The National Academy of Sciences has conducted several reviews of fluoride. In a 2006 report on the EPA’s standards for fluoride in drinking water (“Fluoride in Drinking Water: A Scientific Review of EPA’s Standards”), the reviewing committee identified severe dental fluorosis as the critical end point of concern (the problem that will develop at the lowest dose that is likely to cause a problem). The committee found that the EPA’s upper bound of 4 ppm was too high to prevent this problem and, further, it was probably too high to protect against bone fractures. In other words, their opinion was that the maximum allowed concentration should be lower.
For reference, this upper limit was (and still is) 4 ppm, and the recommended range for artificial fluoridation is only 0.7 ppm. The committee did not address artificial water fluoridation because that is not within the purview of the EPA. The committee also reviewed the effects of fluoride on other body systems including reproduction and development, neurotoxicity and behavior, the endocrine system, genotoxicity, and cancer. They identified cancer and endocrine effects as potential areas of concern and recommended that the EPA keep an eye on them.
The EPA published a 6-year review (“Six-Year Review 3—Health Effects Assessment for Existing Chemical and Radionuclide National Primary Drinking Water Regulations—Summary Report”) in December 2016. The report covered all of the chemicals (and radionuclides) that are found in water supplies, but included an entire appendix about fluoride. The EPA did review the emerging literature on cancer effects; follow-up studies showed that there weren’t any effects (in bone cancers).
They also reviewed the study linking fluoride to hypothyroidism, but concluded that it did not properly control for several variables. The EPA also studied the data for other health concerns, but did not find anything alarming enough to suggest a revision to the existing upper limit for fluoride concentrations in water. The EPA acknowledges that lowering the limit has the potential to improve health, but fluoride is a low priority compared to other issues, and they do not want to divide their resources. In other words, there are bigger problems with drinking water that you should probably be worried about instead.
For its part, the U. S. Public Health Service, which sets the recommendation for artificial fluoridation levels, revised its fluoride numbers down from 0.7–1.2 ppm to 0.7 ppm in 2015. This is because people are exposed to more fluoride now than they were in the mid-20th century when the original recommendation was made.
If you’re on the fence about fluoride, it is worth pointing out that while we tend to think of cavities as unpleasant, we don’t usually think of them as such a big deal. This might be because, as a society, we do not get as many cavities as we used to. But cavities can be incredibly painful. Left untreated, they can even kill you. Most of us wouldn’t leave cavities untreated if we could afford to do something about it. And that’s the crux of the issue. Not everyone can afford to do something about it, and those who can’t are also less likely to have access to healthy food and other preventative measures. Your kids aren’t the only ones who are affected by fluoride in the water.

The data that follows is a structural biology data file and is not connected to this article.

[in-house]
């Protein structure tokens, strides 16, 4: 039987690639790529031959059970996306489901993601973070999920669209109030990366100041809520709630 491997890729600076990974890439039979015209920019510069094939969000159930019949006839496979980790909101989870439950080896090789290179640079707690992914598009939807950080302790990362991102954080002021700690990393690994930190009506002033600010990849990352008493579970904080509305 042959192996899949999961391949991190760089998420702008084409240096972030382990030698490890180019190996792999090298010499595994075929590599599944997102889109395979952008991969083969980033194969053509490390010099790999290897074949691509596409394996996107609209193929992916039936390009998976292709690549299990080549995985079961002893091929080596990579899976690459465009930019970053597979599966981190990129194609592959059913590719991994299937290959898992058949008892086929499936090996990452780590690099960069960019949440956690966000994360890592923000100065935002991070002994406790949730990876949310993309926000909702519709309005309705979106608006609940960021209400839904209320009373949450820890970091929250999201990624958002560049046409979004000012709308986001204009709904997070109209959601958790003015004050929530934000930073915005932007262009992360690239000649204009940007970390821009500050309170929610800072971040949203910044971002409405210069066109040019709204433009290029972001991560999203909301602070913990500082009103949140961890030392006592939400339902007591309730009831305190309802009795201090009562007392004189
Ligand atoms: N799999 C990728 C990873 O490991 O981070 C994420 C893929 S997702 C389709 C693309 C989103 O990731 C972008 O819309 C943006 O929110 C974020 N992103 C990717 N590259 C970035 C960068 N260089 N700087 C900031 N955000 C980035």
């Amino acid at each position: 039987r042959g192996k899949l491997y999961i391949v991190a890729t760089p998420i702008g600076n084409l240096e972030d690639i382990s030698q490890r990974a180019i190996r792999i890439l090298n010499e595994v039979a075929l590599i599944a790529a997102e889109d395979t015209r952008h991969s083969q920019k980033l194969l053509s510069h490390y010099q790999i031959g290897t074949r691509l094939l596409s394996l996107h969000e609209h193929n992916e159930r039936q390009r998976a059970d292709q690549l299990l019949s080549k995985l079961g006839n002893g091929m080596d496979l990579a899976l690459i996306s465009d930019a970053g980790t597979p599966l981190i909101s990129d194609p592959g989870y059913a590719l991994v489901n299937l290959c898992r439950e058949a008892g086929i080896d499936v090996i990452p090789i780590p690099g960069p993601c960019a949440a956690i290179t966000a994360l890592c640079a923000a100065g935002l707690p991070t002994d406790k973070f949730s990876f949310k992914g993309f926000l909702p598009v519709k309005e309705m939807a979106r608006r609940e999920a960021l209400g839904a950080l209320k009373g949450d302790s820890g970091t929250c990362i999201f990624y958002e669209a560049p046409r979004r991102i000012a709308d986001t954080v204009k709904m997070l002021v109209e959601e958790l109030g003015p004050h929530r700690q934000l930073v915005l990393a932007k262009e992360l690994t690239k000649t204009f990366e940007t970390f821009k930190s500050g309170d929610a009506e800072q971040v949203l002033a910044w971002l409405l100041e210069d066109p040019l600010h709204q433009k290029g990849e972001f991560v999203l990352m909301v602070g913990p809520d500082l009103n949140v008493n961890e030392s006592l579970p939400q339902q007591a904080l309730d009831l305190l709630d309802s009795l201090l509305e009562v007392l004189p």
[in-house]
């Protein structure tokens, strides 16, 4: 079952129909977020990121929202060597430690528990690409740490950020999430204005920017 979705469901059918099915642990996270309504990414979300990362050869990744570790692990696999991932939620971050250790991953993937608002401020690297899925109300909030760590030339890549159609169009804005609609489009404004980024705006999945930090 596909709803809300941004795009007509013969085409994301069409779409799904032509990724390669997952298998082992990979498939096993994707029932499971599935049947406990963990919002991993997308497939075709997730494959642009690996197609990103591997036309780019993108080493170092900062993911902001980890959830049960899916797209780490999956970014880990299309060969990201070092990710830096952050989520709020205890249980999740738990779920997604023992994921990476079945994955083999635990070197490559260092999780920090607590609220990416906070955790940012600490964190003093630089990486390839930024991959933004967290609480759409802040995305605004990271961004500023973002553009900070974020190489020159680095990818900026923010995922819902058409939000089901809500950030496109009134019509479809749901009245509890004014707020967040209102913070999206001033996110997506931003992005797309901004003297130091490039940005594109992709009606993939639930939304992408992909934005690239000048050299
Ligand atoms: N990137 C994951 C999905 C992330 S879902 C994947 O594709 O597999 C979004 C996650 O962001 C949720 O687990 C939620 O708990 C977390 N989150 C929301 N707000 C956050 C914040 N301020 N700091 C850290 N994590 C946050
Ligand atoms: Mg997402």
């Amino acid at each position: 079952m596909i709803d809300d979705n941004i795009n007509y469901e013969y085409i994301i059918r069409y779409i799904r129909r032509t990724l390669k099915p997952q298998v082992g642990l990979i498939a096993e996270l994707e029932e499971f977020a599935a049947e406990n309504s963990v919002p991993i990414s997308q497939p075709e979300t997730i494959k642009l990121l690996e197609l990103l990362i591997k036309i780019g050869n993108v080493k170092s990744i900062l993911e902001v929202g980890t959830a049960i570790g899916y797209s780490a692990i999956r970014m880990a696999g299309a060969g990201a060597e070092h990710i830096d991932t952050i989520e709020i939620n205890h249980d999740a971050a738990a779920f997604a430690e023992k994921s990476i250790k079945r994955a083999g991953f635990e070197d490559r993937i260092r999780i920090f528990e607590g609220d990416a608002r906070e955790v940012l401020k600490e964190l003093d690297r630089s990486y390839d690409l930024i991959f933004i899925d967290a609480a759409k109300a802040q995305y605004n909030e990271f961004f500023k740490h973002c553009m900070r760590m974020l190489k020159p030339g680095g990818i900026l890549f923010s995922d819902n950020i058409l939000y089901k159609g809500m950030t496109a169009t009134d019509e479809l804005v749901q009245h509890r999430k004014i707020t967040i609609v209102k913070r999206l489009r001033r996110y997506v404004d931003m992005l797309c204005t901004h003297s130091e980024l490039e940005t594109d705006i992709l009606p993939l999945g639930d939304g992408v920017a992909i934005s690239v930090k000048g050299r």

You can choose not to use fluoride-containing toothpaste or mouthwash, but if you live in a community with fluoridated water, you’re going to be exposed.
Exposure within the normal range is very unlikely to cause any problems.
The most likely effect of excessive fluoride is mild dental fluorosis, which can be unattractive but isn’t dangerous.
Aluminum is the most abundant metal in Earth’s crust. It follows oxygen and silicon as the third most abundant element on Earth’s surface. Although oxygen is still almost six times more common than aluminum, there is a lot of aluminum on Earth. Aluminum doesn’t seem to have any biological role, but that’s okay because we use it to do plenty of other things. It’s handy because it is lightweight, easy to shape, and resistant to corrosion. Aluminum is used to make a positively dizzying number of things including pots and pans, cans, foil, w
eatherproof siding and roofing, ductwork, toys, and airplanes.
But it is also used in many ways you might not expect. For example, it is an ingredient in over-the-counter antacids, baking powder, vaccines, buffered aspirins, cosmetics, antiperspirants, and fireworks. Perhaps most surprisingly, aluminum sulfate is widely used in water treatment. To repeat: there’s a lot of it around. According to the Agency for Toxic Substances and Disease Registry (a division of the Centers for Disease Control and Prevention), “virtually all food, water, air, and soil contain some aluminum.” According to
the same source, adults in the United States eat about 7–9 mg of it every day in their food. Unless you plan to stop breathing, eating, and drinking water, you can’t avoid aluminum. This being the case, if aluminum were toxic, it would be a big deal.
The good news is, contrary to what many people think, aluminum is not especially toxic. Regardless of whether you inhale it, ingest it, or get it on your skin, aluminum is poorly absorbed by the body. And as long as your kidneys are working properly, the aluminum that is absorbed does not tend to accumulate, either in humans or in other animals (like the ones we eat). It doesn’t really accumulate in plants either, with the notable exceptions of tea and some ferns.